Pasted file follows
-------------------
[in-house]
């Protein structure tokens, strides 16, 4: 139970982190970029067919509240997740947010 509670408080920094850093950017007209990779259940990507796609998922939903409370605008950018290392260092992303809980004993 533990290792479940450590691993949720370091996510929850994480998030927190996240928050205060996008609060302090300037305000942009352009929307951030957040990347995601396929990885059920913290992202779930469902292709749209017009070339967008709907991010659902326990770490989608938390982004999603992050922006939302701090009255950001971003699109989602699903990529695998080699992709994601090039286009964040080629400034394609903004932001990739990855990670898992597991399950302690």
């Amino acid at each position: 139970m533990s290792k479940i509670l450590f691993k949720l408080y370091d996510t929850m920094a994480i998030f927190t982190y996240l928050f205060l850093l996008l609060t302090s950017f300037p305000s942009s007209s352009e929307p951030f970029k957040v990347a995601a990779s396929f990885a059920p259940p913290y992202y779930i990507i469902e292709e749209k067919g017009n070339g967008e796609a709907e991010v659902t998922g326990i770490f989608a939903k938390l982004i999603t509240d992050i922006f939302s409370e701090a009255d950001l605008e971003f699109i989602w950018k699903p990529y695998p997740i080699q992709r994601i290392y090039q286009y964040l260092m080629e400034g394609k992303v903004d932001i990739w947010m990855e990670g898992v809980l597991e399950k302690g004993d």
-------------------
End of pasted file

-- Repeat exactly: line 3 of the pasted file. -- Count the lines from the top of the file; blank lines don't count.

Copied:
């Amino acid at each position: 139970m533990s290792k479940i509670l450590f691993k949720l408080y370091d996510t929850m920094a994480i998030f927190t982190y996240l928050f205060l850093l996008l609060t302090s950017f300037p305000s942009s007209s352009e929307p951030f970029k957040v990347a995601a990779s396929f990885a059920p259940p913290y992202y779930i990507i469902e292709e749209k067919g017009n070339g967008e796609a709907e991010v659902t998922g326990i770490f989608a939903k938390l982004i999603t509240d992050i922006f939302s409370e701090a009255d950001l605008e971003f699109i989602w950018k699903p990529y695998p997740i080699q992709r994601i290392y090039q286009y964040l260092m080629e400034g394609k992303v903004d932001i990739w947010m990855e990670g898992v809980l597991e399950k302690g004993d």